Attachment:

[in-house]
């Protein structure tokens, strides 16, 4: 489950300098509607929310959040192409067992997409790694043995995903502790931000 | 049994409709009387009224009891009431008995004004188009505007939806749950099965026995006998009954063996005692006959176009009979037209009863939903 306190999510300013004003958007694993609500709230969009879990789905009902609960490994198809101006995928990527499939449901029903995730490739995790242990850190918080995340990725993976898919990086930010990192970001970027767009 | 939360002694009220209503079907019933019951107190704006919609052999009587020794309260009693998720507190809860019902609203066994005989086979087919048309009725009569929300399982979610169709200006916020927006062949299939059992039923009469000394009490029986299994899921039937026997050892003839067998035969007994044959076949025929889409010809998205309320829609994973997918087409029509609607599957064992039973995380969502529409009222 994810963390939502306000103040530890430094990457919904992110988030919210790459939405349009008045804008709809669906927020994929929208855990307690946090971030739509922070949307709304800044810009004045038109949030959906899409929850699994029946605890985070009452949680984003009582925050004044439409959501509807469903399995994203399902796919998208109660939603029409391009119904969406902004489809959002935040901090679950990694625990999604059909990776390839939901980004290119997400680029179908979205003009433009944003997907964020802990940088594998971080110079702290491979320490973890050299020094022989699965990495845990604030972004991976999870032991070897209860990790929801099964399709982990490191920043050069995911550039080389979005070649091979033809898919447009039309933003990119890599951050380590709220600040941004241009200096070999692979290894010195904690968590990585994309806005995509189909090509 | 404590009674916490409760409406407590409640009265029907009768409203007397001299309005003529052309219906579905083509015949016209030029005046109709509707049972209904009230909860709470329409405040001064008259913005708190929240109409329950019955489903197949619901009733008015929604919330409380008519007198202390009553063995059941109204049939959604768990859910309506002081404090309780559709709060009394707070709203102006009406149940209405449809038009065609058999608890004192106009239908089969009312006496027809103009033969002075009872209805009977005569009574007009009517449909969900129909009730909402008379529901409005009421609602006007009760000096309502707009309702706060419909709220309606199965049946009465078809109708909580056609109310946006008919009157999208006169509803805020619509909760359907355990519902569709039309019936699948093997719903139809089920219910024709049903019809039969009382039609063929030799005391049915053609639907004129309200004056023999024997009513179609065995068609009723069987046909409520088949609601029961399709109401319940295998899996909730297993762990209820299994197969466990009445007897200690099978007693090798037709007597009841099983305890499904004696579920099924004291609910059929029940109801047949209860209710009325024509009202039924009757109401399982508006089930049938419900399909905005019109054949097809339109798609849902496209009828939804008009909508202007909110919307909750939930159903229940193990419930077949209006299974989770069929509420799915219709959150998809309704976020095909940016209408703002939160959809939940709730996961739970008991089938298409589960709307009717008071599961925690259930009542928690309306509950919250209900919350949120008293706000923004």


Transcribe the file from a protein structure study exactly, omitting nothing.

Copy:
[in-house]
């Protein structure tokens, strides 16, 4: 489950300098509607929310959040192409067992997409790694043995995903502790931000 | 049994409709009387009224009891009431008995004004188009505007939806749950099965026995006998009954063996005692006959176009009979037209009863939903 306190999510300013004003958007694993609500709230969009879990789905009902609960490994198809101006995928990527499939449901029903995730490739995790242990850190918080995340990725993976898919990086930010990192970001970027767009 | 939360002694009220209503079907019933019951107190704006919609052999009587020794309260009693998720507190809860019902609203066994005989086979087919048309009725009569929300399982979610169709200006916020927006062949299939059992039923009469000394009490029986299994899921039937026997050892003839067998035969007994044959076949025929889409010809998205309320829609994973997918087409029509609607599957064992039973995380969502529409009222 994810963390939502306000103040530890430094990457919904992110988030919210790459939405349009008045804008709809669906927020994929929208855990307690946090971030739509922070949307709304800044810009004045038109949030959906899409929850699994029946605890985070009452949680984003009582925050004044439409959501509807469903399995994203399902796919998208109660939603029409391009119904969406902004489809959002935040901090679950990694625990999604059909990776390839939901980004290119997400680029179908979205003009433009944003997907964020802990940088594998971080110079702290491979320490973890050299020094022989699965990495845990604030972004991976999870032991070897209860990790929801099964399709982990490191920043050069995911550039080389979005070649091979033809898919447009039309933003990119890599951050380590709220600040941004241009200096070999692979290894010195904690968590990585994309806005995509189909090509 | 404590009674916490409760409406407590409640009265029907009768409203007397001299309005003529052309219906579905083509015949016209030029005046109709509707049972209904009230909860709470329409405040001064008259913005708190929240109409329950019955489903197949619901009733008015929604919330409380008519007198202390009553063995059941109204049939959604768990859910309506002081404090309780559709709060009394707070709203102006009406149940209405449809038009065609058999608890004192106009239908089969009312006496027809103009033969002075009872209805009977005569009574007009009517449909969900129909009730909402008379529901409005009421609602006007009760000096309502707009309702706060419909709220309606199965049946009465078809109708909580056609109310946006008919009157999208006169509803805020619509909760359907355990519902569709039309019936699948093997719903139809089920219910024709049903019809039969009382039609063929030799005391049915053609639907004129309200004056023999024997009513179609065995068609009723069987046909409520088949609601029961399709109401319940295998899996909730297993762990209820299994197969466990009445007897200690099978007693090798037709007597009841099983305890499904004696579920099924004291609910059929029940109801047949209860209710009325024509009202039924009757109401399982508006089930049938419900399909905005019109054949097809339109798609849902496209009828939804008009909508202007909110919307909750939930159903229940193990419930077949209006299974989770069929509420799915219709959150998809309704976020095909940016209408703002939160959809939940709730996961739970008991089938298409589960709307009717008071599961925690259930009542928690309306509950919250209900919350949120008293706000923004």